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The Organic Kitchen Gardener's Blog — Anyone Can Grow

Is too much watering killing my vegetable plants?

Is too much watering killing my vegetable plants?

by Shravan Manral

The health of the plants in most vegetable gardens is influenced by many factors – but one of the most important of these is the kind of watering they get.

This becomes especially important if you are growing in containers and spaces that are enclosed, since in these conditions water is affected by some factors which are different from beds in an open garden. In our experience many of the growing problems terrace and balcony gardeners face – perhaps over 50% of the disease – is attributable to over-watering of their plants.


More care with watering is especially important if you are growing in containers and enclosed spaces

We’ve noticed that even gardeners who have experience growing ornamental plants (and maalis too) struggle with understanding the different approaches required for growing vegetables. Most ornamental plants that you will grow are pretty hardy plants by selection and hence seem to be more immune to excess watering. As a result you can blast away with a hosepipe (which makes us cringe) with few adverse results.

Growing vegetable plants is very different and we’ve seen that more plants are killed or lose productivity due to problems created by over-watering than by under-watering. Close observation is important for people new to vegetable growing because often the plants indication of distress are very similar (wilting of leaves) in both over-watering and under-watering situations.

Some visible symptoms of an over-watering problem

If several plants seem to be wilting and dying or suffering from fungal disease.

The leaves will be yellowing or browning or have dis-coloured spots before they shrivel and die. Some plants are more susceptible to these problems than others (tomatoes, brinjals, cucumbers etc). However wilt related problems can be an indicator of systemic over-watering.

If you see that your soil has a coating of moss (even a slight a greenish tinge). This is an indicator of excess moisture being retained for long periods and needs to be addressed immediately.

If you see either a high degree of soil compaction or depressions in the level of soil your pots. The first (compaction) is frequently caused by overwatering and the second (depressions) are usually a sign of significant erosion caused by watering at high pressure or a leak in the pot where soil is flowing out with the water.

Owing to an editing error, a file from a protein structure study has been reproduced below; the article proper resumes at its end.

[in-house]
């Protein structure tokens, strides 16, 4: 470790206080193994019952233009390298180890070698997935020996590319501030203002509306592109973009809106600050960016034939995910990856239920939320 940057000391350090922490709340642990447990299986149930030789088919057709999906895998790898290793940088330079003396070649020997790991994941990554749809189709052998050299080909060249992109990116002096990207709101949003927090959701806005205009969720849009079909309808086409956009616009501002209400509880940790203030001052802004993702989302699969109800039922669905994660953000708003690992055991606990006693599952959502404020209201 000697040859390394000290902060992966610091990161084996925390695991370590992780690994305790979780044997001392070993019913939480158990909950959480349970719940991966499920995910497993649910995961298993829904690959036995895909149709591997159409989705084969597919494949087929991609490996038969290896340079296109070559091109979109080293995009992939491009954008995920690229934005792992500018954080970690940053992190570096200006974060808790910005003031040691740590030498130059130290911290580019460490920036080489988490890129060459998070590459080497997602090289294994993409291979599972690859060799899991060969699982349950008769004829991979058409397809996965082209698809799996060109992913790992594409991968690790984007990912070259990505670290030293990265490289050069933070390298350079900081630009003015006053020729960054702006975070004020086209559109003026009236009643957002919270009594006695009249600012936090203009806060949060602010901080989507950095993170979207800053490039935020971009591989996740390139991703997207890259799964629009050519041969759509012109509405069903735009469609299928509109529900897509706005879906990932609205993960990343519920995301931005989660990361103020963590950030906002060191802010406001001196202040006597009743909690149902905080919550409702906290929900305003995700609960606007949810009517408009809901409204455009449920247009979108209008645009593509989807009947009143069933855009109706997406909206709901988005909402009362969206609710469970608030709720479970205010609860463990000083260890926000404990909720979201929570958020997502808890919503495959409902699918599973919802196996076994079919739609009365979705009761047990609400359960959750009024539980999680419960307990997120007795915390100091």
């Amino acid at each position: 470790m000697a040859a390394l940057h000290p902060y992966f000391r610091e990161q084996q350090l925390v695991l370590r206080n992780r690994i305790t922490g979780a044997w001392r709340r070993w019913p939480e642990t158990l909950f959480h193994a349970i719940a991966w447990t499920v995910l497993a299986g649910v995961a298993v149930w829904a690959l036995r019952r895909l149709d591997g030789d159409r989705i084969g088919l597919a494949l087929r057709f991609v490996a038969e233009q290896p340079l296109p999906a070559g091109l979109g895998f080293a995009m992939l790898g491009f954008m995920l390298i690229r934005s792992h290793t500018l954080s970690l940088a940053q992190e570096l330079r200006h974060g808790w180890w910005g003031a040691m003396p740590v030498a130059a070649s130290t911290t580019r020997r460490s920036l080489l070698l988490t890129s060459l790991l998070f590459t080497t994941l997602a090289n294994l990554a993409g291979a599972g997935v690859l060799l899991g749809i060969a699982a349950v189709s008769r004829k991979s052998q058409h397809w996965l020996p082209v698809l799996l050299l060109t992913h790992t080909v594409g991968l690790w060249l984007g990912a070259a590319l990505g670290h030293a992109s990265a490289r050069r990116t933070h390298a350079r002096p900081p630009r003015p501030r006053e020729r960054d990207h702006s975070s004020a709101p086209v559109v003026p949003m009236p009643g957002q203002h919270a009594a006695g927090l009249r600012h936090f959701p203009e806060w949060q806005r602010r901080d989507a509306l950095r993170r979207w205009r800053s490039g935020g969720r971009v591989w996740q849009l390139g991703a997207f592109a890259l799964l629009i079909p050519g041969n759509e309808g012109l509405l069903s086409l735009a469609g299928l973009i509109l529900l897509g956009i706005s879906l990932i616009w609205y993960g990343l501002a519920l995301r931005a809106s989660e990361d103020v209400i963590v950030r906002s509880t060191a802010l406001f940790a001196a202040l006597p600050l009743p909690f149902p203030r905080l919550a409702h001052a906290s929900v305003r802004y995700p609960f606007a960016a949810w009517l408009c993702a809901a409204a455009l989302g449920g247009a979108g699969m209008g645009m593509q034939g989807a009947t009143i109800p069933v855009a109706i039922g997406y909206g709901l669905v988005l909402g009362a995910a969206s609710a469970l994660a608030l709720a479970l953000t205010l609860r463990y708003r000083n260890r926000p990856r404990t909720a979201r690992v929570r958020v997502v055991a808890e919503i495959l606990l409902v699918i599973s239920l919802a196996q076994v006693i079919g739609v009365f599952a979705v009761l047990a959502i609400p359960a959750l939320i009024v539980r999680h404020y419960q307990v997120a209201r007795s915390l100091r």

Solutions that help reduce problems due to over-watering:

Get your soil/medium right: If you are watering yourself (or have a sensible gardener), then coco-soil can be beneficial because of its high water retention. But if you have concerns about over-watering then a more sand medium is a safer bet.

Water less – think moist but not soaked/wet: Drenching the soil creates an environment with less aerated soils and for many soil borne diseases to thrive. Just because the surface of the soil is dry doesn’t mean it isn’t wet just below the surface. Poke your finger a couple of inches in and if there is excess moisture, skip watering till the next day.

Regularly check for proper drainage of excess water out of your pots: The drainage holes in your pots can get blocked from time to time and result in stagnation. Check them by watering deeply and ensuring that the water drains out quickly without stagnating for long periods.

Water in evenings so you lose less moisture to evaporation: While excess wetness is a problem, plants grow much better if some moisture is always present in the soil. Your plants will be able to take up the moisture better overnight, and additional watering in the mornings will be needed only in really hot conditions. Some plants are adversely affected by watering in hot sunny conditions.

Water the soil and not the leaves: Many plants are more likely to have disease if their leaves are soaked (especially the tomato/gourd varieties), so the majority of the water should go to the soil. Also, by watering closer to the soil there is less soil damage due to the force of the water.

Watch that water pressure! Your water pressure needs to be as low as possible to ensure that the water dribbles (not blasts) out of the hose. Its difficult for the less patient gardeners and perhaps less satisfying, but shooting your plants with water is a terrible habit you need to lose immediately. Ideal watering can be achieved by using a 250ml plastic bottle pierced with a few holes (like Twist soda) to replace the shower head on your watering can – it delivers a soft and gentle spray.

Seedlings should NEVER be watered with a hose-pipe: Most of us are unable to regulate the flow to be gentle enough to make sure that the watering is not too hard and the volume of watering is not high. Best to stick with the watering can with shower for your nursery to improve seedling health.

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Use a plastic soda bottle as a shower head for your watering can – to reduce water pressure